Beliefnet
Rod Dreher

When I was a kid in the 1970s, I followed professional baseball. George Steinbrenner was the personification of baseball evil to me: rich, arrogant as hell, and from New York. I lost interest in baseball as a teenager, and with that lost my attitude about the Yankees. Years later, when I lived in New York City, I was thrilled to see the Yankees win, but I didn’t really care. Yet so intense was my childhood loathing for Steinbrenner that I could hardly see his name without a twinge.
He died today. I’m in no real position to judge, but what Ross Douthat wrote about Steinbrenner strikes me as probably close to the truth, especially this:

We’ll remember the buffoonish Steinbrenner of “Seinfeld” fame and the triumphant Steinbrenner of the 1996-2001 Yankee dynasty, instead of recalling the Yankee tycoon for what he really was: An empire-builder, yes, but also a bully who wrecked as many great teams as he built, and made countless employees miserable along the way.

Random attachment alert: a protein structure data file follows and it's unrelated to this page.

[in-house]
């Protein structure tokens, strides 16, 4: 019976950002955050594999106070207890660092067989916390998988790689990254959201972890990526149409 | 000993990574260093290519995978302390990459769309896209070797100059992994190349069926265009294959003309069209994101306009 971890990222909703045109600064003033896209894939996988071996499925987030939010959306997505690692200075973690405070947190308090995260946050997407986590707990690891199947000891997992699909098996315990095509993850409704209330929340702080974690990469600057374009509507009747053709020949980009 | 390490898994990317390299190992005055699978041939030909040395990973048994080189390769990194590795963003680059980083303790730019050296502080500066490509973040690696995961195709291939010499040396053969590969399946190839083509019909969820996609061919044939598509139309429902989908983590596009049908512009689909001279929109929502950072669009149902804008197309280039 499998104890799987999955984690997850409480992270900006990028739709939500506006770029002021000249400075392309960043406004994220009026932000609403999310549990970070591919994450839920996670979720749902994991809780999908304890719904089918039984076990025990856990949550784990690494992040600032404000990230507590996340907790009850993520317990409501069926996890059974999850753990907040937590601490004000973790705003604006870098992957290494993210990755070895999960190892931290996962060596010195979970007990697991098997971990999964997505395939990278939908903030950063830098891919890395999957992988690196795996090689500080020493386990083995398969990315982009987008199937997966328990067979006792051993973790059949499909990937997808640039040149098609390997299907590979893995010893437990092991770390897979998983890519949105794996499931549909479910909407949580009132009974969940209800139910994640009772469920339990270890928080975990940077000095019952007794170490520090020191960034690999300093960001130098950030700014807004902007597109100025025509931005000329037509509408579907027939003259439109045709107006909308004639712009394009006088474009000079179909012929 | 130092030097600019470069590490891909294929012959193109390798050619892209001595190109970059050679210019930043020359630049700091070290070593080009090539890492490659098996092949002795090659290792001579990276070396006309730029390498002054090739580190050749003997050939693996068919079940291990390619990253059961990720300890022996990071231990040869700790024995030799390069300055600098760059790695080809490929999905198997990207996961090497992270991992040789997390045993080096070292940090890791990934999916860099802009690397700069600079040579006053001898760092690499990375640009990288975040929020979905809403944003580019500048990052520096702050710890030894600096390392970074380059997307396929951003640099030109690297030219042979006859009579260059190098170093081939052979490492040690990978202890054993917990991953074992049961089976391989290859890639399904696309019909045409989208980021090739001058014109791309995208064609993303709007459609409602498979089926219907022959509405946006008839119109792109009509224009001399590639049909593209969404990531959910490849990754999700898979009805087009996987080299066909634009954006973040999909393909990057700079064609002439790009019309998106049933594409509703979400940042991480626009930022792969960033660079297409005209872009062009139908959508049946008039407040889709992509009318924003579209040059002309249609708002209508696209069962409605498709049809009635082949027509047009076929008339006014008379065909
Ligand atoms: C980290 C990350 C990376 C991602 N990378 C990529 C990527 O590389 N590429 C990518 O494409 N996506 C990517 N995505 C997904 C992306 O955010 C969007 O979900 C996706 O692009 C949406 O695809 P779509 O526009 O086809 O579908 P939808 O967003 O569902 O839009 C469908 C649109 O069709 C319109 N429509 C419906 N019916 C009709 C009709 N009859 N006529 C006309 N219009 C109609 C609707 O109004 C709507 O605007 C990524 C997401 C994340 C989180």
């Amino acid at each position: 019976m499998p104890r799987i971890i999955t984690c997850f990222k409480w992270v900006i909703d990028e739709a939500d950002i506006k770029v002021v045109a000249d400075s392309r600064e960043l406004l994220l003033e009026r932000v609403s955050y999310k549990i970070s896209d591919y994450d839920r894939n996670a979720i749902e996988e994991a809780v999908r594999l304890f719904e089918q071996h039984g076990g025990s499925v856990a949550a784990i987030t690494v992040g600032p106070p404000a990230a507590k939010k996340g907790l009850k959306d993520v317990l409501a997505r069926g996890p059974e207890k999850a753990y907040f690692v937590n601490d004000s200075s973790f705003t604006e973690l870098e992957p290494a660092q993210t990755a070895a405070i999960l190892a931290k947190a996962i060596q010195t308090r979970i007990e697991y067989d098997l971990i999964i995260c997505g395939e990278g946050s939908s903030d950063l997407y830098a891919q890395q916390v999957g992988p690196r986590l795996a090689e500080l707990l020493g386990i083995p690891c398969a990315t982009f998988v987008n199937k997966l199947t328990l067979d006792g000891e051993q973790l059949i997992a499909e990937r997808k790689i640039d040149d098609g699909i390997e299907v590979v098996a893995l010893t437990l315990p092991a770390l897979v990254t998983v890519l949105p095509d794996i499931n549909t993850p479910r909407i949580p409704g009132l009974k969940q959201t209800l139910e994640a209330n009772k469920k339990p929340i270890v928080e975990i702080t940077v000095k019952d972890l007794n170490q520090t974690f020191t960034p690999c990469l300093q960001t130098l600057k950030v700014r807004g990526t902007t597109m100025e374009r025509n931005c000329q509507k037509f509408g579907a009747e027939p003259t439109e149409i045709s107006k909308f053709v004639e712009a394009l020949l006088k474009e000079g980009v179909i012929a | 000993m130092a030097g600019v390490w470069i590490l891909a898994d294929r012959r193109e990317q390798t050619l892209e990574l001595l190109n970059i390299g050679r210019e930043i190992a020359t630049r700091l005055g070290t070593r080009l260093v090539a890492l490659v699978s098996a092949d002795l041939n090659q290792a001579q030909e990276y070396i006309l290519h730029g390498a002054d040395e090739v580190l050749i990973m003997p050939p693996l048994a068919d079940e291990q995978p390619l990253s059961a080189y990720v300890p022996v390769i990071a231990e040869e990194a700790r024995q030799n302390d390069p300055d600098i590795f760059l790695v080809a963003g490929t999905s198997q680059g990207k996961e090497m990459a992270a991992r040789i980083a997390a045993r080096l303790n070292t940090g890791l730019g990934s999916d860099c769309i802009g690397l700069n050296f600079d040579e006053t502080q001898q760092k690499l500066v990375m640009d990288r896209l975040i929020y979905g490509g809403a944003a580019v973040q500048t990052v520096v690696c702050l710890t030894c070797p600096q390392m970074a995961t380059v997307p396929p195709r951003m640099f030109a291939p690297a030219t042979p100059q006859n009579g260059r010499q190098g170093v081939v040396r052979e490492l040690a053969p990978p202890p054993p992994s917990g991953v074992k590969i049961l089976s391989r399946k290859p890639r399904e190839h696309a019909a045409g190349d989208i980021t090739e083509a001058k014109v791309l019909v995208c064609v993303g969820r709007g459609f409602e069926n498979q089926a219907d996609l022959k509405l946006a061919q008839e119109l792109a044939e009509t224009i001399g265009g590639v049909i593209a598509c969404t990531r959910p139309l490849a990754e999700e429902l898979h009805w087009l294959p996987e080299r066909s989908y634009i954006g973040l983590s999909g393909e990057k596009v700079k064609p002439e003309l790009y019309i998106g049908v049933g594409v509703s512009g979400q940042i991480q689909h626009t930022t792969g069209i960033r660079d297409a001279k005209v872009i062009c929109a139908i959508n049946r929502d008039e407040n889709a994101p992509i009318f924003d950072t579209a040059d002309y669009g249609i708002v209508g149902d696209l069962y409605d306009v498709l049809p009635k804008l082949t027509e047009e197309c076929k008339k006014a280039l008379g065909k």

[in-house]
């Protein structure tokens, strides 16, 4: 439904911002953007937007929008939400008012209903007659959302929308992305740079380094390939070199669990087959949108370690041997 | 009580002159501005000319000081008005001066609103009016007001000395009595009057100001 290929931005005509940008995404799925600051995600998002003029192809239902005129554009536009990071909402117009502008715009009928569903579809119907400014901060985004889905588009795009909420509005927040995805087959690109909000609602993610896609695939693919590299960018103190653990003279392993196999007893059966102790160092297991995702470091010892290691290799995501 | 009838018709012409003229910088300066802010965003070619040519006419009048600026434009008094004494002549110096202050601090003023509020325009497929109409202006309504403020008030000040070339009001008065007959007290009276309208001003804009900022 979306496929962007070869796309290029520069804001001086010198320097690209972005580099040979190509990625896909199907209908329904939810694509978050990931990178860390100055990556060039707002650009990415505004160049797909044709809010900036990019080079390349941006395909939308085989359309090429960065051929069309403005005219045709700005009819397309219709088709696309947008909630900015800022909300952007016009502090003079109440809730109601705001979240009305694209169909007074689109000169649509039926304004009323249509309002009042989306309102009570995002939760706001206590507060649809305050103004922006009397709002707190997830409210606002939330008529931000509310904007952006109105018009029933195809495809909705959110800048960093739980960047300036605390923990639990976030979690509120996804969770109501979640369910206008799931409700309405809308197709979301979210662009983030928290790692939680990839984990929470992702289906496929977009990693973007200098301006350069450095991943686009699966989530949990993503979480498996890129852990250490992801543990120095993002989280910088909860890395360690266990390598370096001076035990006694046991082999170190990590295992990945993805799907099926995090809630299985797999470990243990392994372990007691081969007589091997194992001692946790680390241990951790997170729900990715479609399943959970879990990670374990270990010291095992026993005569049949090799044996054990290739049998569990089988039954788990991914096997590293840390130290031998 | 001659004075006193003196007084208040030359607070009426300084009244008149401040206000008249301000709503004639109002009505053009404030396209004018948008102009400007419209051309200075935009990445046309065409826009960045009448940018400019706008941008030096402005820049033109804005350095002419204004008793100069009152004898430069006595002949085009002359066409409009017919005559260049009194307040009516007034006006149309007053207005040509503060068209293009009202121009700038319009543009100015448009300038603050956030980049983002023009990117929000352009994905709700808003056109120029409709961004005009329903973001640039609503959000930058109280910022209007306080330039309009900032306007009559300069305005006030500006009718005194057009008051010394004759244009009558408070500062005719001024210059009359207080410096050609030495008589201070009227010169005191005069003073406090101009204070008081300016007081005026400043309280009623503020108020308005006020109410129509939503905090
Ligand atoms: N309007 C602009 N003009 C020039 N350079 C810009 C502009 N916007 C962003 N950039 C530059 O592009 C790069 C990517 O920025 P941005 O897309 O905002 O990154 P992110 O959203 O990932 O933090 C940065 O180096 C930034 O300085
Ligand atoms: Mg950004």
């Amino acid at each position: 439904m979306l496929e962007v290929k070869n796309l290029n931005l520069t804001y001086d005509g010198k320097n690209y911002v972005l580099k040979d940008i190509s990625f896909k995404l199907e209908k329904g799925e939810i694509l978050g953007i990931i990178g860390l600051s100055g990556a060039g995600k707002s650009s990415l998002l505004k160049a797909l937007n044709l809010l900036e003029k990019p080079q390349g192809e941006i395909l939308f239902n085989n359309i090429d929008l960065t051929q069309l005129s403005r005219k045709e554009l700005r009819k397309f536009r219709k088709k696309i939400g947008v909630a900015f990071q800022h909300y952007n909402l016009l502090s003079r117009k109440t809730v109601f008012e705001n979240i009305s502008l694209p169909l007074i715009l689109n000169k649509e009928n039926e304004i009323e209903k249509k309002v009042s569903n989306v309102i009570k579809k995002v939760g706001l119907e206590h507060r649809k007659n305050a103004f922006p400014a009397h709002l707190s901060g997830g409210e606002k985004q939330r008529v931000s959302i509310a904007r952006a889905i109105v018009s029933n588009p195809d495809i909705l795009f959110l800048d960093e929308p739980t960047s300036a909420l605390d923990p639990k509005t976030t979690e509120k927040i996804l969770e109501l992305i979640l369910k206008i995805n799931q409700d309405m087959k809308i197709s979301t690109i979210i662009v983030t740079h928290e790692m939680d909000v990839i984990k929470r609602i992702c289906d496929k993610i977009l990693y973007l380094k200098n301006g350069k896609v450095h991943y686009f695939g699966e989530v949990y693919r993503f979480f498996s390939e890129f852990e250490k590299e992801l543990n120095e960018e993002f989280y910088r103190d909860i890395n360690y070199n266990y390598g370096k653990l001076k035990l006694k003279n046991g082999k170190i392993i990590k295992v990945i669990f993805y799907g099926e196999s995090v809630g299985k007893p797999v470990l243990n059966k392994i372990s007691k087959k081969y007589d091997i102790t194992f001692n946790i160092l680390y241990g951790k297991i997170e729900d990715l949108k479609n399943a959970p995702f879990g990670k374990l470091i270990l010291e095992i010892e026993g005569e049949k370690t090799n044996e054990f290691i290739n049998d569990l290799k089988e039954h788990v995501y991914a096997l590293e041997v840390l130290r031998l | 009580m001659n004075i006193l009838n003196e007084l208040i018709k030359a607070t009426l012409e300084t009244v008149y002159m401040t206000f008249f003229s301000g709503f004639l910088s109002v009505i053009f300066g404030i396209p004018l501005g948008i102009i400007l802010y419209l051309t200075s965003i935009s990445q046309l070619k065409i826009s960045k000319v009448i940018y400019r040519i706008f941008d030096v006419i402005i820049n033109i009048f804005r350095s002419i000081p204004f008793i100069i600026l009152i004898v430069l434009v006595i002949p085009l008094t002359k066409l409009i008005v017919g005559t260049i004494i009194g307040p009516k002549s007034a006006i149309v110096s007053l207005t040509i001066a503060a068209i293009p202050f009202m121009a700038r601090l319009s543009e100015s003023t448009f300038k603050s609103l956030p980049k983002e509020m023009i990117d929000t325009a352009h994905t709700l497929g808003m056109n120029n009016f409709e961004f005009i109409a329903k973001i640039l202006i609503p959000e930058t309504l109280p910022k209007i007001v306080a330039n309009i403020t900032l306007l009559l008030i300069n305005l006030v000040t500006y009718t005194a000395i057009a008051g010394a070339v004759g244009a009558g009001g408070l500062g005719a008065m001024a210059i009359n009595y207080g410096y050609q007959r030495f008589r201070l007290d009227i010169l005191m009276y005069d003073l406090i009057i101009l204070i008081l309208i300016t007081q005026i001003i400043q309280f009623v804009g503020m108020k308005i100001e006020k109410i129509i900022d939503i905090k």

In the end, if we don’t go in for airbrushing, the best thing to be said about Steinbrenner is this: His worst impulses were always the honest impulses of a fan, rather than the cynical impulses of a businessman. He understood, in a way too many owners and too many players (ahem, LeBron James) do not, that his entire sporting empire depended on the irrational passion of millions upon millions of Yankee-lovers, and he catered to those passions at every opportunity. He ran the team the way the average fan might, if they were suddenly handed the reins of their favorite franchise — with his heart on his sleeve, his foot in his mouth, and his knee jerking with every change of fortune on the field.

R.I.P.
UPDATE: From reader La Dolce Vita, in the combox thread:

One of my work colleagues, a noted Yankees-hater, uttered this precious one-liner upon hearing the news, then rushed off to post it on his blog. “Steinbrenner didn’t die. He just fired his heart.”

Join the Discussion
comments powered by Disqus